Wednesday, November 21, 2012

Mot, Hai, Ba YO!

I could have been in a Greek village instead of Vietnam.The similarities between my culture and theirs hit me in the face today.....
My boss invites me to a wedding. "Whose wedding", I ask? 
"My younger sisters husband sister in law's, brothers cousin". Right!

I tried to oppose however was met with adamant "yes yes yes you must come....."
Me: "No thank you for the invite, I have many things to do".
Boss: "Ok! We shall pick you up at 11am".
I arrive at this wedding and I start to feel a little used as my boss takes me by the arm and shows me off like a prized possession. I enter the hall and all eyes are on me. Conversations cease, I can hear chopsticks being put down and see people nudging the person next to them and gesturing in my direction.
I smile politely and nod my head as I walk up the stairs and greet the bride and grooms parents. I pass on my congratulations as they giggle at my Vietnamese attempt.
As you enter a wedding here, they have the envelopes on a table where you put your money in, write your name and off you go. We don't bother with cards and greetings here! 
As in true Vietnamese style and keeping up with having no privacy here, everyone continues to stare as I take out my purse to put my gift in the envelope. Some have no shame and even get up from their tables and come right up to me to inspect. The video man even turns his bright light and camera on me..... Oh Jesus.....
I felt like everyone was holding their breath to see if I gave the right amount.... Unbeknownst to them I have been here a year and have been to a few other weddings. I was also warned by my best friend Mrs Hanh. Vietnamese people generally give 200,000 VND. About $10. Since I am a foreigner I would be expected to give at least 500,000VND. About $25. Apparently every foreigner has money and is rich you see.
A collective exhale was heard around the hall which I took as a sign of approval at my gift. Eating, chatter and organised chaos resumed at this point.
Being the only white person amongst 500 Vietnamese locals earned me a superior status. I was walked down to the front of the hall and was seated at the table with all the guests of honour.... Bride and grooms parents, grandparents and the like. My protests fell on deaf ears. 
I find the Vietnamese are so hospitable and generous sometimes that it is suffocating. 'No' does not exist in their vocab and it did not matter how many times I said I didn't like it, I am allergic ( a lie which didn't work either) or just plain old I don't want any! I was going to get it so that little voice inside me told me to quit my whingeing and deal.
I was forced to drink beer. And a lot of it. I didn't want to seem rude, I am sure I seemed rude enough by protesting at all. I figured I would just sip it but no luck. Every time someone takes a sip of their beer, they cheer. So I was sipping every 20 seconds. 'Mot, hai, ba, YO!' 1,2,3 YO as the cheers goes. As soon as there was even a remote empty space in my glass, it was topped up.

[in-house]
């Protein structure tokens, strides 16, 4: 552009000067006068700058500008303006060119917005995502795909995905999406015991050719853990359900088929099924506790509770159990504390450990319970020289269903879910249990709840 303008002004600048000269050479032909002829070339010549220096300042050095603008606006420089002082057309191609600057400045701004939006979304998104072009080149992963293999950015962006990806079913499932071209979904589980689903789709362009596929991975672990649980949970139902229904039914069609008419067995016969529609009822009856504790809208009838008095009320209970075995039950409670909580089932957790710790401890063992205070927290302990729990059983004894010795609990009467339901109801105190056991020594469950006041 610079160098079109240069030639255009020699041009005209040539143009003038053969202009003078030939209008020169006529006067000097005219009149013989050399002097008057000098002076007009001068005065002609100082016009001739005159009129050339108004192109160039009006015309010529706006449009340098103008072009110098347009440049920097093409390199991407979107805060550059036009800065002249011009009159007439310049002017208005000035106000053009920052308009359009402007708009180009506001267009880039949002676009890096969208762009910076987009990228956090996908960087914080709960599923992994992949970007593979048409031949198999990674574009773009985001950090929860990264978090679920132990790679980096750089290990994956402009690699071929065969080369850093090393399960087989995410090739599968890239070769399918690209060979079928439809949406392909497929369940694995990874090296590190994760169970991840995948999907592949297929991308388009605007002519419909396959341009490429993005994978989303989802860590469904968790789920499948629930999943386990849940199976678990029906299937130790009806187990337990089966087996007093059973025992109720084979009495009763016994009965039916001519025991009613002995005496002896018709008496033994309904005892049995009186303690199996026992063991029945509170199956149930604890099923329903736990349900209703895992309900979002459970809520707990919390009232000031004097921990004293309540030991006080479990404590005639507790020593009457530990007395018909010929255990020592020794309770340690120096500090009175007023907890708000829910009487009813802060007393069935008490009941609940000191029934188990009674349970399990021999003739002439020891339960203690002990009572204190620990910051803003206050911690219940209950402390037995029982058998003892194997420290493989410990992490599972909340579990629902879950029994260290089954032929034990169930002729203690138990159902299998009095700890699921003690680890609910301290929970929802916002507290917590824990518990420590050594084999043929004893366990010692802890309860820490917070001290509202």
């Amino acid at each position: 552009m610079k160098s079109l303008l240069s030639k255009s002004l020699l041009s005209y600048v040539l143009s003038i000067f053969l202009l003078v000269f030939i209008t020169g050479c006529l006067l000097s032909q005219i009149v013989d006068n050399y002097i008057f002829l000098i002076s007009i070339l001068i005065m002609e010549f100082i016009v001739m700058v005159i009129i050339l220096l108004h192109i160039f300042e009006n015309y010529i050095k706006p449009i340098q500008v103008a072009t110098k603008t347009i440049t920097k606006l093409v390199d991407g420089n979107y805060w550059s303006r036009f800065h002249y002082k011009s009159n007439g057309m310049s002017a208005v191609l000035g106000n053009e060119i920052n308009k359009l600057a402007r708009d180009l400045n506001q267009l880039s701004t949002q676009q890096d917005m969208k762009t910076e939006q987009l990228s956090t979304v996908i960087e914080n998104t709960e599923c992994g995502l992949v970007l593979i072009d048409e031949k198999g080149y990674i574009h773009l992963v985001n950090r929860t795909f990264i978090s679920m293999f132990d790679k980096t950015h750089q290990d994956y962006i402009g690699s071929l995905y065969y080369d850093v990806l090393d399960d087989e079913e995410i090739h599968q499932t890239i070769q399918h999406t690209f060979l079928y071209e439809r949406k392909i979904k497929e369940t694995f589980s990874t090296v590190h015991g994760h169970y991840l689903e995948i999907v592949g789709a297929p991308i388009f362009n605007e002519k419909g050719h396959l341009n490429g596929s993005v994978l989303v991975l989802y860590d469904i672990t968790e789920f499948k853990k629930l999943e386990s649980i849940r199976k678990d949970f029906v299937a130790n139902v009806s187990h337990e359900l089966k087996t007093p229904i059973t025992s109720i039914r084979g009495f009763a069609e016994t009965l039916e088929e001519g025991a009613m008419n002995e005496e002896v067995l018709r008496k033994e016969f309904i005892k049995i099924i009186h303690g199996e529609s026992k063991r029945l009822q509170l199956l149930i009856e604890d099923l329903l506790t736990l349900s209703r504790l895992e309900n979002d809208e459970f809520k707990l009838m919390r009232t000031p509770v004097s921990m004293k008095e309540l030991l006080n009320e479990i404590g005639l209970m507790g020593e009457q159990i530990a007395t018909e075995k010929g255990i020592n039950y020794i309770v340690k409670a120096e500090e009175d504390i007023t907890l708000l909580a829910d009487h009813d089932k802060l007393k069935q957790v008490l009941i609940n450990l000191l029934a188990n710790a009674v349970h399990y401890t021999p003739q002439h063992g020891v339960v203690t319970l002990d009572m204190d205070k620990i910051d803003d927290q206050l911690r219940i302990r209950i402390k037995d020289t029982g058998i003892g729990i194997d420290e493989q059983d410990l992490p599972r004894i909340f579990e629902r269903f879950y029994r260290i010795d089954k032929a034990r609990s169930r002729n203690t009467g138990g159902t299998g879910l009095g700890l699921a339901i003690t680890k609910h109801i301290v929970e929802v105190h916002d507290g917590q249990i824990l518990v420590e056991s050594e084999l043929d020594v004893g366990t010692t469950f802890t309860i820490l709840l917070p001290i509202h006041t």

The entire menu was food I did not eat. Fish, duck, prawns.... I thought I could just eat the vegetables but alas I was too slow and they had poured half a cup of chilli onto it before I could take any. Chilli and I are not friends.

They kept piling my bowl up with food and would then wait and watch my reaction.... Talk about being on show. The worlds fussiest eater being watched. I wanted to cry, chuck a tantrum and throw my food on the floor. Throw my food on the floor was exactly what I did. Before you all judge, let me tell you that throwing your food on the floor is allowed here! Yep. Finished with the bones from the chicken wing? Just throw it on the floor. Bad veggie? throw it on the floor. Bits of square paper used to wipe your fingers? No problem! Add it to the pile on the floor. So when the were busy sculling beer I would throw my food on the floor! Mwahahahaha!!!!!!
After the bride and groom walk in..... Which happened to a YANNI composition (I got so excited!) they eat and the entertainment is..... Karaoke of course! I drew the line at being forced to sing, by this stage I didn't care how rude I seemed!
I have written about weddings and what they are like in a previous email/blog so I won't harp on to much.

I love how people are so giving and generous here. Even when they don't have much for themselves, they go above and beyond to help and be hospitable.
Mrs Hanh, whom I do not think I would have survived here or achieved so much without her is one of these people. I joke with others she must be the underground mafia of Tam Ky.... Anything you need or want or have to find, she knows someone who has it/ can do it for you.

Having lost her job last month and her husband having to pull double shifts now to make ends meet, she still goes out of her way to make sure I am ok.
I see her as a friend yet also a mother figure. It's weird cos she is only one year older (and shorter!) than me but fusses about so much for me that she does mother me! She forces me to go to her humble home every day and eat. And if I don't cos I can't be bothered biking over to hers? I hear her little motorbike and horn coming up to my front gate with a home delivery. She may not have a lot of material wealth but she is wealthy in generosity. I have been really fortunate to meet many wonderful people here.... All who have fussed about me in their own way!As suffocating as it is sometimes..... I am still very grateful to all these people!!!!

"Gentleness, self sacrifice and generosity are the exclusive possession of no one race or religion"  Gandhi.

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